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[no subject]

Oops, yep, that's right.
 > >
 > >Actually, many theropods have crests, it is just that they are
 > >usually *small*.   For instance, Tyrannosaurus actually has crests,
 > >in the form of low horny ridges above the eyes.
 > And the nose, as well.  Other tyrannosaurids have a slightly
 > pattern, and one (Alioramus) had a series of little nose hornlets
 > down its snout.

As would be expected for a species specific recognition mechanism.
 > > And Allosaurus
 > >has its own, different, pattern of horny ridges.
 > >
 > In the case of Allosaurus, there are two prominent "horns" in front
 of the
 > eyes, and a pair of ridges along the top of the snout.  These are
 best seen
 > in the Smithsonian's specimen.

That's about what I remembered, but without my references handy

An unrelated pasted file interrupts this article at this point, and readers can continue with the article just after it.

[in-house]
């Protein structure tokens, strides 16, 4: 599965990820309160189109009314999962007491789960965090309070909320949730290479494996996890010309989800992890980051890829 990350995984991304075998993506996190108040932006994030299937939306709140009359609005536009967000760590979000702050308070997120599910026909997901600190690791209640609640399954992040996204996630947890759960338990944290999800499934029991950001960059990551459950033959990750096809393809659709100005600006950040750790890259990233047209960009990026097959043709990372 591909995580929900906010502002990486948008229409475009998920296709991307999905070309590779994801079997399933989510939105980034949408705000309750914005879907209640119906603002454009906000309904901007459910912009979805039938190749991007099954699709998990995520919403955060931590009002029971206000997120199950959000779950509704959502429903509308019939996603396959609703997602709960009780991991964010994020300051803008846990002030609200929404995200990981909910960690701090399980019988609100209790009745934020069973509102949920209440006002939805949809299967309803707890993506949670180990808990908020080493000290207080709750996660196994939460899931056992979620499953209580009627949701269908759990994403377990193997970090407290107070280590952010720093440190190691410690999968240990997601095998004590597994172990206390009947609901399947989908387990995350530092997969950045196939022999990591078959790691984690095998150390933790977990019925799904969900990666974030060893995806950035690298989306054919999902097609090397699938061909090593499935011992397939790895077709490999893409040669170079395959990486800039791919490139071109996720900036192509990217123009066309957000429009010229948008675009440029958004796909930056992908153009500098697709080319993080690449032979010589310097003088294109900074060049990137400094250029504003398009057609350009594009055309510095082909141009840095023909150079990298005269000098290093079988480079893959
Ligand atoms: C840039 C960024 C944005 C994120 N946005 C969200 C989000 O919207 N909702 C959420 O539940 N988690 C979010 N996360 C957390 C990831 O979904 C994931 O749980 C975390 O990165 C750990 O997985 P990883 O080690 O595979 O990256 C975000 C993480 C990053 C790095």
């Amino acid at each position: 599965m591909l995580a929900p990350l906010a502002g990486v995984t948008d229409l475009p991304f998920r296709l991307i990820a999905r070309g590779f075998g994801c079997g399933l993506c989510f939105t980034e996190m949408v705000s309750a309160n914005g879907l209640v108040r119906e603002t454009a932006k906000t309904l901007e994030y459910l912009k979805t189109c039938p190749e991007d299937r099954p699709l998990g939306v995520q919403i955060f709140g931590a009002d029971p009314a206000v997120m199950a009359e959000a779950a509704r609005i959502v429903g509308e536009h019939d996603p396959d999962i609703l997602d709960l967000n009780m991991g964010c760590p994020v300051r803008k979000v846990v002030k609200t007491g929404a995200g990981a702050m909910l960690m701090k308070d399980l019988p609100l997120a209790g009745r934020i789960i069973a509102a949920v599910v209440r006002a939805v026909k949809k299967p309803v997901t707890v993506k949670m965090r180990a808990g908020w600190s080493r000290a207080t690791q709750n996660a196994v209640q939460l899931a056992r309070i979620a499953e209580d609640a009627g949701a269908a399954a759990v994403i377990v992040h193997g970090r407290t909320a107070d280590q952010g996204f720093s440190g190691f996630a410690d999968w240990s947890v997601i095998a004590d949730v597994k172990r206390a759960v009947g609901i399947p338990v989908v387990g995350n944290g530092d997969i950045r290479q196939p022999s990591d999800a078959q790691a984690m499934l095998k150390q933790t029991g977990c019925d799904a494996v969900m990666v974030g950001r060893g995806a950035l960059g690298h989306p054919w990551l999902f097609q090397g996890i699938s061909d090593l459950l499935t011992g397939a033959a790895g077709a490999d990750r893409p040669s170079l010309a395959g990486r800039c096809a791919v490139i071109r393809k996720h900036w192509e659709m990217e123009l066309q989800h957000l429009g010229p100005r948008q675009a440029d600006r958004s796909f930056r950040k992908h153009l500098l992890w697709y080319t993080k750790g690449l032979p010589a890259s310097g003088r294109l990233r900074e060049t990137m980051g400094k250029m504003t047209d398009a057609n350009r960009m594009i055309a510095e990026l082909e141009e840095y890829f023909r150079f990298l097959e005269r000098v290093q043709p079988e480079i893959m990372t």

I didn't want to too specific.
 > FYI, the primary difference between the crest of Crylophosaurus and
 > other theropods is that it is oriented perpendicular to the main
 axis of the
 > skull, not parallel.

Hmm, that sounds a bit like one of those odd South American forms,
perhaps, ?Carnotaurus?
 > Last I heard, Currie and Hammer regarded Cryolophosaurus as close to
 > Sinraptoridae (Yangchuanosaurus and Sinraptor), and thus not too far
 > Allosaurus.  I haven't seen the paper as published, yet, so they may
 > changed their minds.


I understand it has been published in the latest issue of either
Science or Nature (I can't remember which).

swf@elsegundoca.ncr.com         sarima@netcom.com

The peace of God be with you.